Russia is unlikely to provide North Korea with missile technology for munitions

With Japan, the United States and South Korea condemning North Korea’s supply of military equipment and ammunition to Russia for use in the war in Ukraine, the three countries are closely monitoring what Moscow will give or may have given Pyongyang in return.

There are concerns about a potential transfer from Russia to North Korea of ​​nuclear and ballistic missile-related technology in Pyongyang’s pursuit of, for example, a military spy satellite and a nuclear-powered submarine.

If such a deal took place, it could further undermine regional security and the international non-proliferation regime – a development that would also affect China, North Korea’s main economic and diplomatic benefactor.

North Korean leader Kim Jong Un (front L) and Russian President Vladimir Putin (front R) share a laugh as they meet at the Vostochny Cosmodrome space launch center in the Russian Far East on September 13, 2023. (KCNA/Kyodo)

Some Russian experts believe that delivery of such advanced, sensitive technology is unlikely, and that Russian aid is limited to energy and food and possibly dated weapons.

“North Korea wants satellite technology, improved missile technology and submarine technology,” said James Brown, a professor of political science at Temple University’s Japan Campus in Tokyo. “Russia would like to give the impression of a willingness to provide these technologies, but in reality they would be reluctant to do so.”

Pyongyang is believed to be preparing to launch a military reconnaissance satellite, possibly with assistance and advice from Moscow, following a meeting between North Korean leader Kim Jong Un and Russian President Vladimir Putin in September in the Russian Far East. Details of the meeting are unknown.

After two failed attempts in May and August, North Korea had said it would make a third attempt in October, but such a launch has not happened. Speculation about military cooperation grew after Russian Defense Minister Sergei Shoigu visited North Korea in July.

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“Even if they missed the October date, it could happen in November or later,” Brown said in an interview. “But Kim Jong Un’s visit was only in September, so even if the Russians gave them some technology, you can’t use it yet. It takes a long time.”

Meeting on the sidelines of the Asia-Pacific Economic Cooperation summit in San Francisco last week, Japanese Foreign Minister Yoko Kamikawa, US Secretary of State Antony Blinken and South Korean Foreign Minister Park Jin confirmed that military cooperation between Russia and North Korea constitutes a “serious threat” to international peace and stability, according to South Korea’s foreign ministry.

At a meeting on 7-8 In November in Tokyo, Kamikawa, Blinken and their colleagues from the Group of Seven industrialized nations strongly condemned arms transfers from North Korea to Russia – which are in violation of UN Security Council resolutions – and called on the two countries to “immediately cease all such activities. “

Those meetings came after South Korean officials said on November 2 that South Korea’s military estimated that North Korea had shipped about 2,000 containers of military equipment and ammunition to Russia, up from 1,000 containers disclosed by the White House on October 13.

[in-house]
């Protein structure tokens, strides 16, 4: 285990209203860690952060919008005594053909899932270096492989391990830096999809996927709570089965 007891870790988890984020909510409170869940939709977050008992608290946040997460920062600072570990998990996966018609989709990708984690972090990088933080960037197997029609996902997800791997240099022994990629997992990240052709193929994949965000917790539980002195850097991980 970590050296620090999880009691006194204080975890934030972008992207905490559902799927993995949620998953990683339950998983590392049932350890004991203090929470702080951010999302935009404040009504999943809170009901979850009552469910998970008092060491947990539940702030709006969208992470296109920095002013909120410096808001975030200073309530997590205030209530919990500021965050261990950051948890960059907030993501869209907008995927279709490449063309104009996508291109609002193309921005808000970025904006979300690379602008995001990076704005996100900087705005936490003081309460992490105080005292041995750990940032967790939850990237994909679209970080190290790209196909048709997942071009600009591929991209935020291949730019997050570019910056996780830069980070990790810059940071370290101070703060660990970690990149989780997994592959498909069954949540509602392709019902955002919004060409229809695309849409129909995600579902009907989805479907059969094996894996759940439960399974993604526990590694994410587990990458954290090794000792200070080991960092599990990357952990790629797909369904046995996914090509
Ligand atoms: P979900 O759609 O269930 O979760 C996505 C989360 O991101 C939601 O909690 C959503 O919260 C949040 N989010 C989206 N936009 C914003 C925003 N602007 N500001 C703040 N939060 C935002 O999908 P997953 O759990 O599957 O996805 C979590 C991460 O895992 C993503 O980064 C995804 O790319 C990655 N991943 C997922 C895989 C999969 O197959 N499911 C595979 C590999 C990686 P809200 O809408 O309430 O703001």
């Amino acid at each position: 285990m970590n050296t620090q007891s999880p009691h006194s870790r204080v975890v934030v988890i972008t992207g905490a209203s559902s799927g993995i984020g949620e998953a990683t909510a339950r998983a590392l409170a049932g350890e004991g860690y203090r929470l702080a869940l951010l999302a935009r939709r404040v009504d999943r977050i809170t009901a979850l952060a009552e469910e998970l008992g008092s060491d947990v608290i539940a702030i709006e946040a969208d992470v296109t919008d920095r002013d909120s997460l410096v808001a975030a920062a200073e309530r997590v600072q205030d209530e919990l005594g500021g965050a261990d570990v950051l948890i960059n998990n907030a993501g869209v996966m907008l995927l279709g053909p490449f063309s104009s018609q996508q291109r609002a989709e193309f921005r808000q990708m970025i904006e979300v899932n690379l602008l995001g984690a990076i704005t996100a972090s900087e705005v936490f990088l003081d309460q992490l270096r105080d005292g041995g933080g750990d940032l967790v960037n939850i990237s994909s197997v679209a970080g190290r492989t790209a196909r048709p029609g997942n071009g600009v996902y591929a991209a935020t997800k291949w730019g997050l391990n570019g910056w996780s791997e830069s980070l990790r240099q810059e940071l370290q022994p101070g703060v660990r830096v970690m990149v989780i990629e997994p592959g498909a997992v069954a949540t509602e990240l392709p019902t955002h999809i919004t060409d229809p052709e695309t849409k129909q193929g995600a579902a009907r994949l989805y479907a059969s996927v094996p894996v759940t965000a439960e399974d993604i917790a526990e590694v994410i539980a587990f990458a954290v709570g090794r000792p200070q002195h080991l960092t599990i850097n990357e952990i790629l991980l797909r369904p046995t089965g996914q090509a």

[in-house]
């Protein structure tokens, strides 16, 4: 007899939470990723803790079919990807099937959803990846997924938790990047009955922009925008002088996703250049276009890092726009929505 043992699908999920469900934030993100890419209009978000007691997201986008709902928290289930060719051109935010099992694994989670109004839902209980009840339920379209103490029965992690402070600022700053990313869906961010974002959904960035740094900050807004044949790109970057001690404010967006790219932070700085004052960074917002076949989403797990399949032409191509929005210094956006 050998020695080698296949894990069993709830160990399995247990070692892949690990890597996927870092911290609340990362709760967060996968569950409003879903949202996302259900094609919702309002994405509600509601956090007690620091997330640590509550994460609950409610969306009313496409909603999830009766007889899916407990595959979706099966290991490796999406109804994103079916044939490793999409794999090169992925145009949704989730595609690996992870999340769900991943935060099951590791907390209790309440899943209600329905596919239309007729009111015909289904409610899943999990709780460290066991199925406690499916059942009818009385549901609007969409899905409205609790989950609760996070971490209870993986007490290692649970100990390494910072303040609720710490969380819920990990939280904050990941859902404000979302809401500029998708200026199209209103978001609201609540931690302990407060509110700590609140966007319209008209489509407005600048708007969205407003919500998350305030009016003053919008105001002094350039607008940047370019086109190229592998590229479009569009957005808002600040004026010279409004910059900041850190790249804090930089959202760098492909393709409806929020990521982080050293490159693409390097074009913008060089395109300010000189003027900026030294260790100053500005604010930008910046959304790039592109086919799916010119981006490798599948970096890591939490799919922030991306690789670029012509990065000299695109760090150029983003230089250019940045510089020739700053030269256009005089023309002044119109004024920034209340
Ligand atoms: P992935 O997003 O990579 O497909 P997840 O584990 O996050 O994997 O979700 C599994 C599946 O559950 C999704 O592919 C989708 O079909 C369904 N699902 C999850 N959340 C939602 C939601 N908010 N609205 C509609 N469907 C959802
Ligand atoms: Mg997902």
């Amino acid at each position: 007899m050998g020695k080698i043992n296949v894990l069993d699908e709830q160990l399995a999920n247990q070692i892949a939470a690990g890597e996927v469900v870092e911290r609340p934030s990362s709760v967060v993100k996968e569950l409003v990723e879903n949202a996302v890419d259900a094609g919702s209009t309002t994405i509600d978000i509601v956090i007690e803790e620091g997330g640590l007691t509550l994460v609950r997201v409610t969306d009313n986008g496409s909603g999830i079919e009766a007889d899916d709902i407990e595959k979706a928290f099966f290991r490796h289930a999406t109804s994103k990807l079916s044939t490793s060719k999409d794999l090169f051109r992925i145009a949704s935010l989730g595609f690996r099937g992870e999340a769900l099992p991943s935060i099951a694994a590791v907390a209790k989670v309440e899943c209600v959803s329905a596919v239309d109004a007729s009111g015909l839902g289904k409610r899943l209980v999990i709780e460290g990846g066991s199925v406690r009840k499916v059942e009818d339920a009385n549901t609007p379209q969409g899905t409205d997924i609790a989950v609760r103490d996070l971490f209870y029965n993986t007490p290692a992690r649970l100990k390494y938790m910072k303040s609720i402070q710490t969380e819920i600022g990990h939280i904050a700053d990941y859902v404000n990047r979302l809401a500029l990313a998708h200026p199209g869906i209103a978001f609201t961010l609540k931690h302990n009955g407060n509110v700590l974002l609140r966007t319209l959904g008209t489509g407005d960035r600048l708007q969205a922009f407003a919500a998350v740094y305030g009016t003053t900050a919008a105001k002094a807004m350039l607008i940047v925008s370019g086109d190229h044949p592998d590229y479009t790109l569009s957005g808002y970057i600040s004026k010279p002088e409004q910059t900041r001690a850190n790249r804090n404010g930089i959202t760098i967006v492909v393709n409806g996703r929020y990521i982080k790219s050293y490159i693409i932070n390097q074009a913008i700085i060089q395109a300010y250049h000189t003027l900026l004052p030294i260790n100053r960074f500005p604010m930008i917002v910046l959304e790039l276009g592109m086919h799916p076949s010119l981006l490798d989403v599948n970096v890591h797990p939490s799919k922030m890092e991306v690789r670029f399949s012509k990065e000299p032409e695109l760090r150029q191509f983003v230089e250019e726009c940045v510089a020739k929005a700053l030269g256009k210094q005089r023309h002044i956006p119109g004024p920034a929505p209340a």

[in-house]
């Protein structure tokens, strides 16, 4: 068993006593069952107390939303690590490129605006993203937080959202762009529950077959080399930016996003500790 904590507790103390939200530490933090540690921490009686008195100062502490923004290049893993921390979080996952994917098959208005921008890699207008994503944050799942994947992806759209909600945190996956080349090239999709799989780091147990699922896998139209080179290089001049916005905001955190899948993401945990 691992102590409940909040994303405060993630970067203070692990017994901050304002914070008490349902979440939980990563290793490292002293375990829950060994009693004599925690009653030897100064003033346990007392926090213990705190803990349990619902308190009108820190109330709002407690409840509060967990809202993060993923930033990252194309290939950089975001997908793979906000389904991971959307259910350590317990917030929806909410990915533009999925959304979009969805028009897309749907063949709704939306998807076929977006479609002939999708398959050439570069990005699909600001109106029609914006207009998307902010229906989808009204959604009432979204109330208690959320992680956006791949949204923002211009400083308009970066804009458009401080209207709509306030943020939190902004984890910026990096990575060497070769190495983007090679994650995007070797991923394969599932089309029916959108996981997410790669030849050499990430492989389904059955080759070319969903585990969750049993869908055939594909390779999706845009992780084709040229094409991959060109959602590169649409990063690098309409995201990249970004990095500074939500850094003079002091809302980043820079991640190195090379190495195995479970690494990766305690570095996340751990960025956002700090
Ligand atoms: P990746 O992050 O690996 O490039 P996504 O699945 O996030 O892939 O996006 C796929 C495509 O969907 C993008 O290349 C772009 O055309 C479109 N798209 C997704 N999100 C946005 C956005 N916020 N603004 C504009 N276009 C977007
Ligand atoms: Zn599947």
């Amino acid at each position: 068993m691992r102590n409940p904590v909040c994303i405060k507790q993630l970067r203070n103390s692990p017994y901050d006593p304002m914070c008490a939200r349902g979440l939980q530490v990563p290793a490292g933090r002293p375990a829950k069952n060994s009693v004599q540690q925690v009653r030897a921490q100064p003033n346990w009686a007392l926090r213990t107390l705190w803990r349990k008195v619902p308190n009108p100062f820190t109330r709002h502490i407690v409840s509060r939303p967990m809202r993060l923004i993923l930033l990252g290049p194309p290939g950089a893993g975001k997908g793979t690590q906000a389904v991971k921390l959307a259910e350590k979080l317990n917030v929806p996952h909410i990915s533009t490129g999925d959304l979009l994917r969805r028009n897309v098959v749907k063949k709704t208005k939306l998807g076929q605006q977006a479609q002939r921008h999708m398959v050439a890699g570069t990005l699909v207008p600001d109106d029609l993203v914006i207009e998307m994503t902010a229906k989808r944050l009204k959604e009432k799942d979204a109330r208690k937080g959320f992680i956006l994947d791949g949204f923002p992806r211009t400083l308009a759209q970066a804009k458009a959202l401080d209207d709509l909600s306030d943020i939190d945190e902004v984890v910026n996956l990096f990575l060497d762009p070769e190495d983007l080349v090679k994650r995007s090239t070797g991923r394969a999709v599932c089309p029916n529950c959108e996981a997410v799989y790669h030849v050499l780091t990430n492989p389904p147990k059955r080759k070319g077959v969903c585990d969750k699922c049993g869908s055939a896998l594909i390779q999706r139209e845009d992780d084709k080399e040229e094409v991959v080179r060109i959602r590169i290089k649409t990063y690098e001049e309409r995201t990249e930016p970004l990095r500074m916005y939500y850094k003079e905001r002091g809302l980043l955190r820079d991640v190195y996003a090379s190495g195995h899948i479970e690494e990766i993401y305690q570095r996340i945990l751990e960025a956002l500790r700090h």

South Korea’s National Intelligence Service believes North Korea has delivered more than 1 million artillery shells to Russia – roughly equivalent to two months’ worth of supplies for the country – in over 10 shipments since early August.

Citing U.S. intelligence and other sources of information, Akiko Yoshioka, a researcher at the Canon Institute for Global Studies in Tokyo, said North Korea supplied ammunition to Russia – including the Wagner mercenary group – and Moscow supplied oil and grain to Pyongyang well before the September 13 meeting. between Putin and Kim at the Vostochny Cosmodrome.

“Mr. Putin may have expressed readiness to help Mr. Kim launch satellites. But I am skeptical of Russia offering advanced, expensive missile technologies in exchange for a limited amount of North Korean munitions,” Yoshioka said in a separate interview.

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“Military cooperation could involve conventional capabilities, but not nuclear and missile capabilities, because Russia opposes a nuclear-armed North Korea.”

She also cited Russia’s concern over the possibility of Pyongyang reselling missile technologies to third parties, as well as China’s call for a stable North Korea, not a more provocative one.

In addition to energy and food aid, Moscow may allow several thousand North Korean workers left in Russia to stay in the country – which would also be in violation of a UN Security Council resolution – and engage in construction work as Russia suffers from a shortage of labor because of the country’s campaign against Ukraine, according to Yoshioka.

Yoshioka and Brown shared the view that the Putin-Kim meeting was a diplomatic show, arguing that Putin used the event to threaten Tokyo, Washington and Seoul that if they tighten sanctions on Russia and provide more military aid to Ukraine, will Moscow deliberately entertain the idea of ​​supplying Pyongyang with missile technology.

The choice of venue was significant in terms of sending such a message to relevant countries, the experts said.

Putin is also playing a game with Kim, according to Brown.

“I think the Russians are making empty promises to the North Koreans,” he said. “By taking Kim Jong Un around the spaceport, the rocket base, around the military facilities elsewhere, Putin is encouraging the idea that, ‘Maybe a little later, when our relationship is closer, maybe we’ll provide technology.'”

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